In March 2014, the European Parliament and Council announced that it was revising the Tobacco Product Directive (TPD). Under this directive, advertising of nicotine-containing devices that are not licensed as medicines will be prohibited, products will be required to carry health warnings, meet purity and emissions standards that are yet to be defined, provide data on nicotine uptake, be subject to restrictions on total nicotine content, and suppliers will be required to bear full responsibility for quality and safety when used 'under normal or reasonably foreseeable conditions'. Dates for enactment are yet to be specified, but legislation is expected to be required in member states by 2016, and full compliance by 2017. In practice, this means that from 2017 at the latest, suppliers will have to choose between the probably lower manufacturing costs but greater marketing restrictions imposed by the TPD, or to accept the higher manufacturing costs but other benefits of medicines licensing.

Addictive
UK NHS: Prescription Of Nicotine Cessation Products (Thousands)

Patches, Chewing Gum Or An E-Cigarette?

Governments across Europe have included anti-smoking drugs on their reimbursement lists - creating revenue-earning opportunities for companies investing funds in the R&D of smoking cessation products. The regulation of e-cigarettes (which compete directly against smoking cessation products such as GSK's Nicorette) will therefore act as a bottleneck for the electronic device's developers and manufacturers. This will be positive for the producers of the more traditional anti-smoking products, particularly as data for the UK shows that the increase in e-cigarette use over recent years appears to reflect in part, smokers using e-cigarettes instead of more traditional nicotine replacement therapies (NRT) and also users who would not otherwise have used NRTs. E-cigarettes are now the first choice of many smokers attempting to quit the habit.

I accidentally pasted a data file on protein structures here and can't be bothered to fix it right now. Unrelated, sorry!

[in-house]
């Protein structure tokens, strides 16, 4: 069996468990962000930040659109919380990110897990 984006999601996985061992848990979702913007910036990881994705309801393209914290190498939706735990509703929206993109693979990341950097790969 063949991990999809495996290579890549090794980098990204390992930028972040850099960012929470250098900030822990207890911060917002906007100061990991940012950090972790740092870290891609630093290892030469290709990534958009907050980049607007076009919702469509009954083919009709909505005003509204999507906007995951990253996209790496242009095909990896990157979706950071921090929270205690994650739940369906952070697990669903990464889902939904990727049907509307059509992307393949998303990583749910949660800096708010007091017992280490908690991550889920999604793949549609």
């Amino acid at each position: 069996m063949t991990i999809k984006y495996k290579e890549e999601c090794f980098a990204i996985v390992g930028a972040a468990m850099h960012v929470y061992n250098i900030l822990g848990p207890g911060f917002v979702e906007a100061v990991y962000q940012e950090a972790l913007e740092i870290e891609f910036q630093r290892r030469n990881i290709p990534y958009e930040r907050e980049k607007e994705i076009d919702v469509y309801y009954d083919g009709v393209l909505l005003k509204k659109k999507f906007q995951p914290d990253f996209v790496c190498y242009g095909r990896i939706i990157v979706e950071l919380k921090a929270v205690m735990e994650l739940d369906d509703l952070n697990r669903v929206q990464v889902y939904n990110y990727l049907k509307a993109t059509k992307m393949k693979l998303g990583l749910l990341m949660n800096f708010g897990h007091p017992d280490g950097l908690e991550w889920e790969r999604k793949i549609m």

Up In Smoke
UK NHS: Prescription Value Of Nicotine Cessation Products (GBPmn)

UK: Consumption Of Smoking Cessation Products

The UK's NHS Stop Smoking Service offers patients: nicotine gum, patches, microtabs, lozenges, inhalators, nasal sprays and prescription medicines Zyban (bupropion hydrochloride) and Champix (varenicline). A smoking ban, making it illegal to smoke in all enclosed places in England, came into force on 1 July 2007 as a consequence of the Health Act 2006 - indirectly creating a case for smokers to consume smoking cessation products in bid to beat cravings.

A Growing Use Of E-Cigarettes
UK: Aids Used In Most Recent Quit Attempt (%)

In 2013, the NHS dispensed 1.90mn smoking cessation products at a value of GBP51.76mn (USD88.63mn), a decrease from the 2.61mn dispensed in 2011 at a value of GBP66.49mn (US113.85mn). Data published by the Department of Health shows that between Q309 and Q214 the percentage of smokers trying to quit smoking using e-cigarettes increased from 0.6% to 31.4%. In contrast, the percentage of smokers trying to quit smoking using over-the-counter (OTC) nicotine replacement therapies declined from 30.3% to 24.9% and using prescription nicotine replacement therapies declined from 9.9% to 4.9%.